String messageRecipPhone = '';
            String messageBody = '';  
            String messageContent = '';     

            messageBody = email.plainTextBody;
            messageBody = messageBody.trim();

            //Extract just the XML portion of the message
            messageBody = messageBody.substring(messageBody.indexOf('<?xml version="1.0"?>'),messageBody.indexOf('</emailData>')+12);

            messageRecipPhone = readXMLelement(messageBody,'phoneNumber');
            messageRecipPhone = messageRecipPhone.replaceAll('\\D','');        
            messageContent = readXMLelement(messageBody,'message');
            if(messageContent.length() > 155)
                messageContent = messageContent.substring(0,155);
            Spartan_SMS_Message__c message = new Spartan_SMS_Message__c(Recipient_Phone_Number__c = messageRecipPhone, Message_Body__c=messageContent);
            insert message;
        catch(exception e)
            Spartan_Error_Log__c log = new Spartan_Error_Log__c();           
            log.trace__c = e.getTypeName() + '\n' + e.getCause() + '\n' + e.getMessage();
            insert log;

        return result;

    public static String readXMLelement(String xml, String element)
        String elementValue = 'NOT FOUND'; 
	        Xmlstreamreader reader = new Xmlstreamreader(xml);
	        while (reader.hasNext()) 
	            if (reader.getEventType() == XmlTag.START_ELEMENT && reader.getLocalName() == element)
	                System.debug('Found SID');
	                elementValue = getDecodedString(reader);
	        return elementValue;
        catch(exception e)
			Spartan_Error_Log__c log = new Spartan_Error_Log__c();
            log.trace__c = e.getTypeName() + '\n' + e.getCause() + '\n' + e.getMessage() + '\n' + xml;
            insert log;
        	string err;
        	err = e.getTypeName() + '\n' + e.getCause() + '\n' + e.getMessage() + '\n' + xml;
        	return err;

You might look at that and say ‘but Dan, you didn’t actually invoke another Apex method at all in your code, you just created a record!’. Yes, very observant, but I have a trigger attached to that kind of record that does what I want. Also I could have easily invoked a class there if I wanted to. Also for your parsing pleasure I included a very simple XML parser that can get the value of any attribute when given valid XML and an attribute name. The function is also smart enough to just extract and parse the XML chunk of the email. You can put whatever crap you want before and after, and it won’t care, it will just happily do it’s job.

Also, since debugging email services and the like can be a pain, i created an object just for logging. If anything goes wrong, or I want an easily reviewable log of what happened, I can just create and insert a log record with whatever data I please. I highly recommend doing the same if you are going to be writing an app with any kind of complexity that produces output you might not otherwise get to see.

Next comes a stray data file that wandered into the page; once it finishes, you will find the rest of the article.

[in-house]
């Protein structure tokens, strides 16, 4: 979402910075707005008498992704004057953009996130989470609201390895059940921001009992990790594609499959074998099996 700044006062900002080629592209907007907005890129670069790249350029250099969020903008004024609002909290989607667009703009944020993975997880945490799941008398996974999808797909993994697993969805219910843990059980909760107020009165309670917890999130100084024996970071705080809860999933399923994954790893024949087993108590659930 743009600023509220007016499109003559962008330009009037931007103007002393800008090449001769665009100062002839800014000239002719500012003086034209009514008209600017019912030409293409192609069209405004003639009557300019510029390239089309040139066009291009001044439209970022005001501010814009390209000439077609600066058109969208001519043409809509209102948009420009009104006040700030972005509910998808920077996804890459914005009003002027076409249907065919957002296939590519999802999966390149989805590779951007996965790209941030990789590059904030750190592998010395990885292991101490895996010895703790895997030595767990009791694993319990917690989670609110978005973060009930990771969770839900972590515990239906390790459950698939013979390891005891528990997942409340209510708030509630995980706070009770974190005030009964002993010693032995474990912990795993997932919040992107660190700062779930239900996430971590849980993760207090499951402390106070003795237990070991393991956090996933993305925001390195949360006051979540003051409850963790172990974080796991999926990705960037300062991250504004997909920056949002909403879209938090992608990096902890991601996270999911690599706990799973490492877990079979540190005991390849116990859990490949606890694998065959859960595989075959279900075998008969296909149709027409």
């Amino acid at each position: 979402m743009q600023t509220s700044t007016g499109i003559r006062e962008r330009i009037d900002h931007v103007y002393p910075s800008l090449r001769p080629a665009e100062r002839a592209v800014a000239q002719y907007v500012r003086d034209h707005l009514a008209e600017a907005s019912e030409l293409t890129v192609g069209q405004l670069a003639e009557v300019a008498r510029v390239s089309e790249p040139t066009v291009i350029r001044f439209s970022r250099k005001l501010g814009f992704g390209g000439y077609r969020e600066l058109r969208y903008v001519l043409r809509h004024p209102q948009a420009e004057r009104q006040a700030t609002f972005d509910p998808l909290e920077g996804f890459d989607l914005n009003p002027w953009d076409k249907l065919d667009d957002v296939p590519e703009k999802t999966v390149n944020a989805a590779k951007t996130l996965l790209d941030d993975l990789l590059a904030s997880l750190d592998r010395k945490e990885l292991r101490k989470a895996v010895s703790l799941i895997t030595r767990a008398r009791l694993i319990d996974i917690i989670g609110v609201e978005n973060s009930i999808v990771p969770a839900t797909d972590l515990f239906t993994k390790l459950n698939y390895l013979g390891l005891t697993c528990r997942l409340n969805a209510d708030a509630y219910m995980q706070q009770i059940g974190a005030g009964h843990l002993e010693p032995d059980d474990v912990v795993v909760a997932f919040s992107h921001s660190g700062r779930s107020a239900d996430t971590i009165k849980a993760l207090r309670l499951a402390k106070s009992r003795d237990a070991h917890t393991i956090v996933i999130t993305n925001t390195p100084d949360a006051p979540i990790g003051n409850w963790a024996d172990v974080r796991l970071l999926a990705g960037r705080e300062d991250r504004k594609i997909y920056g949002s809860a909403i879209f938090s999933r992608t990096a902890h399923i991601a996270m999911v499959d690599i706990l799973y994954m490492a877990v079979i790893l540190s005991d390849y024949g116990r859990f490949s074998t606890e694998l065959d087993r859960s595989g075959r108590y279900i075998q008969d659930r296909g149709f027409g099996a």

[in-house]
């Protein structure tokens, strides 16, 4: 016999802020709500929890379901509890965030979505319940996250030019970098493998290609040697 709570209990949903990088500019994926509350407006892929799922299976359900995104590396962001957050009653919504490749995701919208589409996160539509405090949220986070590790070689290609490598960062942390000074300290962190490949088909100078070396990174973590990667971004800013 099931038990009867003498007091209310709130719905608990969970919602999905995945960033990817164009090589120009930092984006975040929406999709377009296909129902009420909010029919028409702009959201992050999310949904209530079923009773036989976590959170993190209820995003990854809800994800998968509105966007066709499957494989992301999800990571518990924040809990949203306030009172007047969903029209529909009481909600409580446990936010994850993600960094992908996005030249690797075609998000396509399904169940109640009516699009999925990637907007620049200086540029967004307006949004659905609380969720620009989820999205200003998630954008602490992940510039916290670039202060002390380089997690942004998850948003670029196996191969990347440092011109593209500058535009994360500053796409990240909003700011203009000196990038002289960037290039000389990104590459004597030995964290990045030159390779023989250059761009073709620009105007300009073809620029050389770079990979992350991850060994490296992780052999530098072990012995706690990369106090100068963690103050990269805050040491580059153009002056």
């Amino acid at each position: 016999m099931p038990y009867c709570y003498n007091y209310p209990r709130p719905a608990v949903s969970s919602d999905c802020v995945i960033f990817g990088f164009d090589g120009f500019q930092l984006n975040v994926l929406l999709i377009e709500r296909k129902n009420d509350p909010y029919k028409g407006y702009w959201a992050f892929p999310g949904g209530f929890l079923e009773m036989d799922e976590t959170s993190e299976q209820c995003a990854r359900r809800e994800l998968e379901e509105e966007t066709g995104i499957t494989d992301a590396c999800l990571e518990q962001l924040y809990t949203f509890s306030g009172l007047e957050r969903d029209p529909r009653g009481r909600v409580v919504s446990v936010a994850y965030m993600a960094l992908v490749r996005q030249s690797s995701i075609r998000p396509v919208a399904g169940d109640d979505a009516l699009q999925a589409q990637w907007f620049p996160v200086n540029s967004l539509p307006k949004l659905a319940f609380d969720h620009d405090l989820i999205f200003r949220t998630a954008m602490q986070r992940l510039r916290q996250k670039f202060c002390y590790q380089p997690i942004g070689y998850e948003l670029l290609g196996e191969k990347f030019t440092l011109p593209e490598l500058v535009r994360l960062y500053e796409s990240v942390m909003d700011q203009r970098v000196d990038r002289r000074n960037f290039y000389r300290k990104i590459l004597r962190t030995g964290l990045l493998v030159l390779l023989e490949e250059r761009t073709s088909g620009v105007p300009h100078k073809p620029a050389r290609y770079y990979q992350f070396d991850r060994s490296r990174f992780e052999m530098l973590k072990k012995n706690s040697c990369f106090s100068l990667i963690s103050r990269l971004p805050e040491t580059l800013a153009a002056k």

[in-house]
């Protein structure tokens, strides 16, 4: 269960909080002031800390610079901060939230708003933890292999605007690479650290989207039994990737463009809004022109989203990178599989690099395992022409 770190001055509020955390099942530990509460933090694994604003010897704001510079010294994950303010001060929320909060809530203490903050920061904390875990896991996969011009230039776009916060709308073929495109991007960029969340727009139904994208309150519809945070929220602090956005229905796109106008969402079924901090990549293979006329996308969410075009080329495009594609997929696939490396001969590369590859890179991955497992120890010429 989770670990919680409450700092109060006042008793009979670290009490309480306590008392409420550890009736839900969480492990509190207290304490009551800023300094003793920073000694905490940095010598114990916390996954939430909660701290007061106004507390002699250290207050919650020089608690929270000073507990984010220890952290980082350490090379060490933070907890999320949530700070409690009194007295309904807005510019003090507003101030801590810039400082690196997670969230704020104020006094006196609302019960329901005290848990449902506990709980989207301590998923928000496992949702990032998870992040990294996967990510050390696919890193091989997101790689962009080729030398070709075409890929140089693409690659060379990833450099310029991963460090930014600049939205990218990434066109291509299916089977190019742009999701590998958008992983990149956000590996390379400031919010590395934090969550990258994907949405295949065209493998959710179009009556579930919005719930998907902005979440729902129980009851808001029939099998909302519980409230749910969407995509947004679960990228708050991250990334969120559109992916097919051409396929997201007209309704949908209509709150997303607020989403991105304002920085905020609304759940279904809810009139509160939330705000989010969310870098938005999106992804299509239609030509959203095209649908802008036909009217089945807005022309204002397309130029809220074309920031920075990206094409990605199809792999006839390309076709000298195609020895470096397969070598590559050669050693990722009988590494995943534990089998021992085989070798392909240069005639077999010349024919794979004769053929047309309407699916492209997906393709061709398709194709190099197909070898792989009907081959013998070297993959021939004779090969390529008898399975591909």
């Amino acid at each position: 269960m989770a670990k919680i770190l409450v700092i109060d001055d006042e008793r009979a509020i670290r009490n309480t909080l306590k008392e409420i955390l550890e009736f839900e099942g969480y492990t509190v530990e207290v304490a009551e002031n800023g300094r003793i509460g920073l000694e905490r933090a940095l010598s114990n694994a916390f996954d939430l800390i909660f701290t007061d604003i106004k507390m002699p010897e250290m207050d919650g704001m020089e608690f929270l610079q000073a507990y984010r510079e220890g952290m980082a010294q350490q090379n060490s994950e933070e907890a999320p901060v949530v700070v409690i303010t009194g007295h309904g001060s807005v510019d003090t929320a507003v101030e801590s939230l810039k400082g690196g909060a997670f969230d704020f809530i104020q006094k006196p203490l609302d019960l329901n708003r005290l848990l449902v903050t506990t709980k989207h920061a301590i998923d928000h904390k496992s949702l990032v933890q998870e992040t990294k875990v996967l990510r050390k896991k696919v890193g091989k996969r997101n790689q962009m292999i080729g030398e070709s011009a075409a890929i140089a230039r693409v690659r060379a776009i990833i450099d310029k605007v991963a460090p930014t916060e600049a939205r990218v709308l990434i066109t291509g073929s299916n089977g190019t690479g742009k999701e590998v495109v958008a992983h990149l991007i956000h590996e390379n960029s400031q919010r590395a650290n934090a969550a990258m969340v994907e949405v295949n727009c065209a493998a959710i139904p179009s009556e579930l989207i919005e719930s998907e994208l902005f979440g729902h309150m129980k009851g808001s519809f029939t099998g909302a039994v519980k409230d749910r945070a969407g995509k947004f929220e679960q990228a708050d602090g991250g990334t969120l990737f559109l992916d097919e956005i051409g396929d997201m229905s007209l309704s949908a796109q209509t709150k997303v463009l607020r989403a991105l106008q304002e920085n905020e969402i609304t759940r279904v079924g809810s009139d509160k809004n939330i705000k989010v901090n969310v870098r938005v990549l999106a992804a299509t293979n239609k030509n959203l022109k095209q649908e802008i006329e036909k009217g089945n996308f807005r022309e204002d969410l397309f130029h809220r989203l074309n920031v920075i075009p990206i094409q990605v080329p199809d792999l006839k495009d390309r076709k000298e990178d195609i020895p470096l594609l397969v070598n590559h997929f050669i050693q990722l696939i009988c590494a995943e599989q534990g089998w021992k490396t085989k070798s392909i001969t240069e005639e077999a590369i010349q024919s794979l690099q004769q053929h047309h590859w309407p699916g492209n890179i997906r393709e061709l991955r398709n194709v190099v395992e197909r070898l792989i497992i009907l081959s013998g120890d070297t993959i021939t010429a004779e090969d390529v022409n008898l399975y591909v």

So there you have it, the best way I’ve found to allow users to choose when an apex class will be invoked and with what data. You simply create a workflow rule that sends an email containing XML data to an email service you have configured that will parse and use the data. If you have any questions feel free to ask, I’m happy to explain but I just didn’t want to drag this out any longer than I had to.

7 responses

  1. shiv

    Is it possible that specific section on standard visual force page should be display when a specific criteria meet ? For example i have three section on my standard page section1, section 2, section3………my section1 has a pick list with values Sec-2 and Sec-3….now i select Sec-2 in picklist than only section2 should be display…

    April 18, 2012 at 1:51 am

  2. Mike Leach

    Your Outbound Message thought process looks correct, and ultimately is the correct solution. By checking the “Send SessionID” checkbox when creating an OM, your listener could then call back to Salesforce using the sessionID to run Apex, query, execute DML, and any number of Web Service API calls.

    September 27, 2012 at 10:52 pm

  3. Anonymous

    i want to call specific apex class method from workflow rule

    January 12, 2015 at 12:11 pm

  4. Checkout this outbound message approach using heroku

    January 12, 2015 at 3:32 pm

  5. Great idea. What do you think the performance impact is using this method versus a trigger to execute a class based on a status change? I was thinking about using a WF and leveraging something like this because it seems I can make it more configurable down the road and potentially create any easy to configure method versus forcing the dev team to force more and more triggers as similar reqs are needed.

    April 21, 2015 at 8:14 pm

    • Granted because you are replying on email servers, which are never going to be as fast as something like a direct call to a REST resource, there is a bit of performance loss. Thankfully Salesforce email servers are VERY fast, so I usually have not had to wait more than a few seconds for the entire cycle to complete. Also, this solution was done quite some time ago, I wouldn’t be surprised if there are better solutions these days (especially if Apex has been updated to access HTTP request headers, then the outbound messaging is viable).

      April 21, 2015 at 9:55 pm